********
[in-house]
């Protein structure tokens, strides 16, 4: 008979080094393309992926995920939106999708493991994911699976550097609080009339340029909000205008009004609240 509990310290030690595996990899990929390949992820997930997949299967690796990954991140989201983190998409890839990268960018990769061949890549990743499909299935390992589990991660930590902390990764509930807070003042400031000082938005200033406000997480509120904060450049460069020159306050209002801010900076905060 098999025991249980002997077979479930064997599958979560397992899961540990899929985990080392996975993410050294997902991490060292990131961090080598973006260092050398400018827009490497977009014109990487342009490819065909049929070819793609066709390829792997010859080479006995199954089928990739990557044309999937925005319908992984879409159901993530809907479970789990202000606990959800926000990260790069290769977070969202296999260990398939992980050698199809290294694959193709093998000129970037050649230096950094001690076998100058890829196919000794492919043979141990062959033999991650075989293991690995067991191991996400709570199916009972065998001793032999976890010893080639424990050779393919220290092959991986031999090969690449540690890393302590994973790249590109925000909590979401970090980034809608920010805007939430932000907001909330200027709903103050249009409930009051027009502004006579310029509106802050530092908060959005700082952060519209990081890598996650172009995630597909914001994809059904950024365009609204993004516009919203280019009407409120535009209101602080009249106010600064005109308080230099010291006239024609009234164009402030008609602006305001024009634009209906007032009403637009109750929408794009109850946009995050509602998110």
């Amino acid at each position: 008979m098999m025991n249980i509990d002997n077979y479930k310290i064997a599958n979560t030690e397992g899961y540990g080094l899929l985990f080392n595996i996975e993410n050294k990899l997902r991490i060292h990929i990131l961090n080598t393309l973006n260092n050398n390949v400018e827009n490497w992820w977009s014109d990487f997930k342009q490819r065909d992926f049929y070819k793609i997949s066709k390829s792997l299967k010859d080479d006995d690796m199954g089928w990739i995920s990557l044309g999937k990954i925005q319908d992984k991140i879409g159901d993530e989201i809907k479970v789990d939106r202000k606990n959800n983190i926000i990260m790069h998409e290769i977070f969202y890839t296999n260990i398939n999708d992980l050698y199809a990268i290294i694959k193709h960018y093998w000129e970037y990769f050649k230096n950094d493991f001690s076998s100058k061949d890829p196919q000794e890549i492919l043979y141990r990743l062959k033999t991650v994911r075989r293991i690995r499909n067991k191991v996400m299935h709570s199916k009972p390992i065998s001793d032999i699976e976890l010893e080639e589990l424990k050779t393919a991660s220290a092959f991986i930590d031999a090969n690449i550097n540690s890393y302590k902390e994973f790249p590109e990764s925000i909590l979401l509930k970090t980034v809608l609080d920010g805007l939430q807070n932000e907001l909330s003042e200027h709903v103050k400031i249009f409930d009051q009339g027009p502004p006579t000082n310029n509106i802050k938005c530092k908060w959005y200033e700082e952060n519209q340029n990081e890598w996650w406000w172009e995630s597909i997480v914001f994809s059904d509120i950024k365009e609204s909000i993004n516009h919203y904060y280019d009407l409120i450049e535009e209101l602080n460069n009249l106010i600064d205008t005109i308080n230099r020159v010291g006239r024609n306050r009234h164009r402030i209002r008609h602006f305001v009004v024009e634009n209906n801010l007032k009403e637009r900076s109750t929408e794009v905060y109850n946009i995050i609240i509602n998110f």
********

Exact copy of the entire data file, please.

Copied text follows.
[in-house]
């Protein structure tokens, strides 16, 4: 008979080094393309992926995920939106999708493991994911699976550097609080009339340029909000205008009004609240 509990310290030690595996990899990929390949992820997930997949299967690796990954991140989201983190998409890839990268960018990769061949890549990743499909299935390992589990991660930590902390990764509930807070003042400031000082938005200033406000997480509120904060450049460069020159306050209002801010900076905060 098999025991249980002997077979479930064997599958979560397992899961540990899929985990080392996975993410050294997902991490060292990131961090080598973006260092050398400018827009490497977009014109990487342009490819065909049929070819793609066709390829792997010859080479006995199954089928990739990557044309999937925005319908992984879409159901993530809907479970789990202000606990959800926000990260790069290769977070969202296999260990398939992980050698199809290294694959193709093998000129970037050649230096950094001690076998100058890829196919000794492919043979141990062959033999991650075989293991690995067991191991996400709570199916009972065998001793032999976890010893080639424990050779393919220290092959991986031999090969690449540690890393302590994973790249590109925000909590979401970090980034809608920010805007939430932000907001909330200027709903103050249009409930009051027009502004006579310029509106802050530092908060959005700082952060519209990081890598996650172009995630597909914001994809059904950024365009609204993004516009919203280019009407409120535009209101602080009249106010600064005109308080230099010291006239024609009234164009402030008609602006305001024009634009209906007032009403637009109750929408794009109850946009995050509602998110």
């Amino acid at each position: 008979m098999m025991n249980i509990d002997n077979y479930k310290i064997a599958n979560t030690e397992g899961y540990g080094l899929l985990f080392n595996i996975e993410n050294k990899l997902r991490i060292h990929i990131l961090n080598t393309l973006n260092n050398n390949v400018e827009n490497w992820w977009s014109d990487f997930k342009q490819r065909d992926f049929y070819k793609i997949s066709k390829s792997l299967k010859d080479d006995d690796m199954g089928w990739i995920s990557l044309g999937k990954i925005q319908d992984k991140i879409g159901d993530e989201i809907k479970v789990d939106r202000k606990n959800n983190i926000i990260m790069h998409e290769i977070f969202y890839t296999n260990i398939n999708d992980l050698y199809a990268i290294i694959k193709h960018y093998w000129e970037y990769f050649k230096n950094d493991f001690s076998s100058k061949d890829p196919q000794e890549i492919l043979y141990r990743l062959k033999t991650v994911r075989r293991i690995r499909n067991k191991v996400m299935h709570s199916k009972p390992i065998s001793d032999i699976e976890l010893e080639e589990l424990k050779t393919a991660s220290a092959f991986i930590d031999a090969n690449i550097n540690s890393y302590k902390e994973f790249p590109e990764s925000i909590l979401l509930k970090t980034v809608l609080d920010g805007l939430q807070n932000e907001l909330s003042e200027h709903v103050k400031i249009f409930d009051q009339g027009p502004p006579t000082n310029n509106i802050k938005c530092k908060w959005y200033e700082e952060n519209q340029n990081e890598w996650w406000w172009e995630s597909i997480v914001f994809s059904d509120i950024k365009e609204s909000i993004n516009h919203y904060y280019d009407l409120i450049e535009e209101l602080n460069n009249l106010i600064d205008t005109i308080n230099r020159v010291g006239r024609n306050r009234h164009r402030i209002r008609h602006f305001v009004v024009e634009n209906n801010l007032k009403e637009r900076s109750t929408e794009v905060y109850n946009i995050i609240i509602n998110f």